When the Pi with address 00:22:82:ff:ff:01 is plugged in it may get any name such as usb0, usb1, usb2 etc so these rules make a static assignment to ethusb1. The Pi Zero with the following address with be assigned the device name ethusb2 etc.

Create static IP addresses on the host

Each end of the USB cable ends up having a separate IP address used to address either the host from the Pi Zero or the Pi Zero from the host.

Edit /etc/dhcpcd.conf and add an entry for each adapter.


interface ethusb1
static ip_address=
static domain_name_servers=
interface ethusb2
static ip_address=
static domain_name_servers=

2.1 Routing

You may want to enable your Pi Zeros to reach the Internet, if that is the case then the following iptables rules worked for me. There may be a better way of doing this, but it will get you started:

$ iptables -t nat -A POSTROUTING ! -d -o eth0 -j MASQUERADE
$ iptables -t nat -A POSTROUTING ! -d -o eth0 -j MASQUERADE
$ iptables -t nat -A POSTROUTING ! -d -o eth0 -j MASQUERADE

2.2 Test connectivity

At this point you should plug in your first Pi Zero and check the output of dmesg and ifconfig to see when the device has become available.

3.0 Install Docker and create a cluster

To install Docker on each Pi Zero follow the guide here:

Get started with Docker on the Pi

To configure your swarm log into the host and type in docker swarm init. This will create a join token that can be passed into each of your Pi Zeros over SSH. Once you have joined each of your Pi Zeros use the docker node ls command to view the list of connected nodes.

Finally, follow the Docker Swarm Mode on the Pi to start tasking your super computer.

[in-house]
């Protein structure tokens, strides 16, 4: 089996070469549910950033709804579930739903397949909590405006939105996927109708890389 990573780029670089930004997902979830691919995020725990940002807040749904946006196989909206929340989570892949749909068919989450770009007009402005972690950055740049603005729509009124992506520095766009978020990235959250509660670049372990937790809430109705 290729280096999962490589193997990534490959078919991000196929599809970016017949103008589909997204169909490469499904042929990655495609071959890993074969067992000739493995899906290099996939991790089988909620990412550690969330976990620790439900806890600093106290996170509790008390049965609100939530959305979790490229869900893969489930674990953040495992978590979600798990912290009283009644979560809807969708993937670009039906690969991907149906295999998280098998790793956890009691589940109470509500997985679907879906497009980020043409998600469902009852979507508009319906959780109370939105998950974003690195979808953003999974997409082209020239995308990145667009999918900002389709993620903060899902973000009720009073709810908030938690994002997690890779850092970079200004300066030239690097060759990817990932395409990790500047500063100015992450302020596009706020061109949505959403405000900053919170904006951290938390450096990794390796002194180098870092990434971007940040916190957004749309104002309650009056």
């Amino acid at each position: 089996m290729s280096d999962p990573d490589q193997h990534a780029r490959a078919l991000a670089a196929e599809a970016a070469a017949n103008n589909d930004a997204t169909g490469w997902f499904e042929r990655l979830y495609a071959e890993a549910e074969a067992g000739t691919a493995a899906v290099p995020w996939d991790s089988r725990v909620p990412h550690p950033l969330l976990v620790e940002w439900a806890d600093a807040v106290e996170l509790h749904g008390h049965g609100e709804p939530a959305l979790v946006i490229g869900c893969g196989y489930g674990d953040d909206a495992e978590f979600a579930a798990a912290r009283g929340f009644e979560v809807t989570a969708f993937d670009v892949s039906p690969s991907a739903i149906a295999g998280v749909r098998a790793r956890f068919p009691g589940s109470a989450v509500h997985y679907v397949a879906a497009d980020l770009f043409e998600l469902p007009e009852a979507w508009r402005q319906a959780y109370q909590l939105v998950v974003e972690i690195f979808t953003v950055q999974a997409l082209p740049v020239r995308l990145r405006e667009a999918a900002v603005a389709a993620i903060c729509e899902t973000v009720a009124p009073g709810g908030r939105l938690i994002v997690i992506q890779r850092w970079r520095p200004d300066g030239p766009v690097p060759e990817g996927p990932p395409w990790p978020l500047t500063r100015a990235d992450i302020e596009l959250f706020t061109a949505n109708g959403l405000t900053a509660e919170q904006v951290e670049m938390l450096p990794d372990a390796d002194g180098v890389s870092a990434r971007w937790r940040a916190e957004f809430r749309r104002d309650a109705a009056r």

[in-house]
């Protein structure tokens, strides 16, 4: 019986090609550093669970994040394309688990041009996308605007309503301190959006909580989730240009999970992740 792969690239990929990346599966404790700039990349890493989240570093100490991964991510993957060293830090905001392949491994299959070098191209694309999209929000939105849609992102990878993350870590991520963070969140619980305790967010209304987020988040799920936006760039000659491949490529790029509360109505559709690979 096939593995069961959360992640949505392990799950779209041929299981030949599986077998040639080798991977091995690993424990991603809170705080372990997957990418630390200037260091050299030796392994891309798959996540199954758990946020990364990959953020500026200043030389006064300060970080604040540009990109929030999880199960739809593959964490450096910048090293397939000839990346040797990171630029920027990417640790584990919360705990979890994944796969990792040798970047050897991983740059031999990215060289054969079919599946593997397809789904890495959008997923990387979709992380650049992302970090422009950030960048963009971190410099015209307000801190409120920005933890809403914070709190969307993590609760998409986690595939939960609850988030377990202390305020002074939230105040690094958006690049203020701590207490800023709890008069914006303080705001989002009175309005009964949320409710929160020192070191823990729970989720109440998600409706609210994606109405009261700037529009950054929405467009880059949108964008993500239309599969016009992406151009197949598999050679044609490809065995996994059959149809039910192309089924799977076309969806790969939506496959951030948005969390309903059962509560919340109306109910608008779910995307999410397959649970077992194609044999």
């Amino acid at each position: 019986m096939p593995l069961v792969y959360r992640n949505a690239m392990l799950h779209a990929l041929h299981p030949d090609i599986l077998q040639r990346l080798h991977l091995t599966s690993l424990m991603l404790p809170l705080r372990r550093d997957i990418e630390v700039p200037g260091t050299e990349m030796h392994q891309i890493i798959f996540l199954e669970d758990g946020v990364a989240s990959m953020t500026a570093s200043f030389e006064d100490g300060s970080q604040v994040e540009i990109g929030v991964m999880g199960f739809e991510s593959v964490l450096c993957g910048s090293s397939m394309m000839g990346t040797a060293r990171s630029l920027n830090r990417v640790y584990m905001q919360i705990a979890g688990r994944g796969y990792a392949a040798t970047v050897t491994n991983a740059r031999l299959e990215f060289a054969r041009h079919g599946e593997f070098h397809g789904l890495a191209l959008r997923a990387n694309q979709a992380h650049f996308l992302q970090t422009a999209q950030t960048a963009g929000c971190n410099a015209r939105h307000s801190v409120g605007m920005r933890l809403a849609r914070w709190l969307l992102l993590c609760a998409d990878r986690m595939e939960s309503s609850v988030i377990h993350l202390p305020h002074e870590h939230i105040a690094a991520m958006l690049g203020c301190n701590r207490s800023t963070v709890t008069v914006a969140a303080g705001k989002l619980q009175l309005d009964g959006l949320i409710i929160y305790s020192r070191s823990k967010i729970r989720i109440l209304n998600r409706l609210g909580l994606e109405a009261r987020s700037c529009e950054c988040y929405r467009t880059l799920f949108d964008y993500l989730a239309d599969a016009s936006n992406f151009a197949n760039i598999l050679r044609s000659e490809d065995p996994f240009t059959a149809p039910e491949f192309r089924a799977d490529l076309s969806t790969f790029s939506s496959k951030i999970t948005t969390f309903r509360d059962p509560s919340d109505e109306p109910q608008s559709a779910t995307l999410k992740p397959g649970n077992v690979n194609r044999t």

I also have a set of Swarm Mode tests that you can run through to check that everything's OK. And if you are running into trouble then a reboot does normally help resolve OTG issues for me.

Super quick test (enter instructions on the host)

This creates a micro-service which generates a GUID and also returns the container ID that generated it. You can use this to track down which Pi generated the GUID.

$ docker network create --driver overlay --subnet armnet
$ docker service create --network armnet --replicas=5 --name guid -p 9000:9000 alexellis2/guid-generator-arm:0.1

Check the output of docker service ps guid until you see all the tasks are started.

Now hit the endpoint:

$ curl -4 localhost:9000/guid

Install Apache Bench (apache-utils) and then generate some load:

100 requests, 1 concurrently:

$ ab -n 100 -c 1 http://localhost:9000/guid

Time taken for tests:   1.186 seconds
Requests per second:    84.32 [#/sec] (mean)

100 requests, 5 concurrently:

$ ab -n 100 -c 5 http://localhost:9000/guid

Time taken for tests:   0.285 seconds
Requests per second:    350.34 [#/sec] (mean)

Here's the example output of when I check on my nodes and service:

$ docker node ls
0pkcm79ia9z4jwzxud33lnoin    otg3      Ready   Active        
2ozapmh1q9e8k0zp8ep45hchb *  otghost1  Ready   Active        Leader
a950k1fgru90rqx0w2b21et3t    otg1      Ready   Active        
aggh44h8vv45pzkrqmw6jlz83    otg4      Ready   Active        
cd0zxm8lw4gruqgey8q6l1mp9    otg5      Ready   Active   

$ docker service ps guid

ID                         NAME    IMAGE                              NODE      DESIRED STATE  CURRENT STATE
96hrursmfo3llth0xm5t46yup  guid.1  alexellis2/guid-generator-arm:0.1  otg4      Running        Running 28 minutes ago  
f2aozh4z2y4fpnqm1lf5t7lth  guid.2  alexellis2/guid-generator-arm:0.1  otg5      Running        Running 18 minutes ago  
9ztcdqki0immrr48duqm23tzf  guid.3  alexellis2/guid-generator-arm:0.1  otghost1  Running        Running 28 minutes ago  
boakfkvh4oubzoq1jh9mjmddk  guid.4  alexellis2/guid-generator-arm:0.1  otg1      Running        Running 28 minutes ago  
6krhnkybhej7ygd1io0kqphsx  guid.5  alexellis2/guid-generator-arm:0.1  otg3      Running        Running 28 minutes ago  


If you find this guide helpful, please click the Star button.

Got problems?

Please get in touch on Twitter @alexellisuk or through the blog post.

Want to make a PR?

Feedback is welcome, so please raise an issue so we can discuss the change.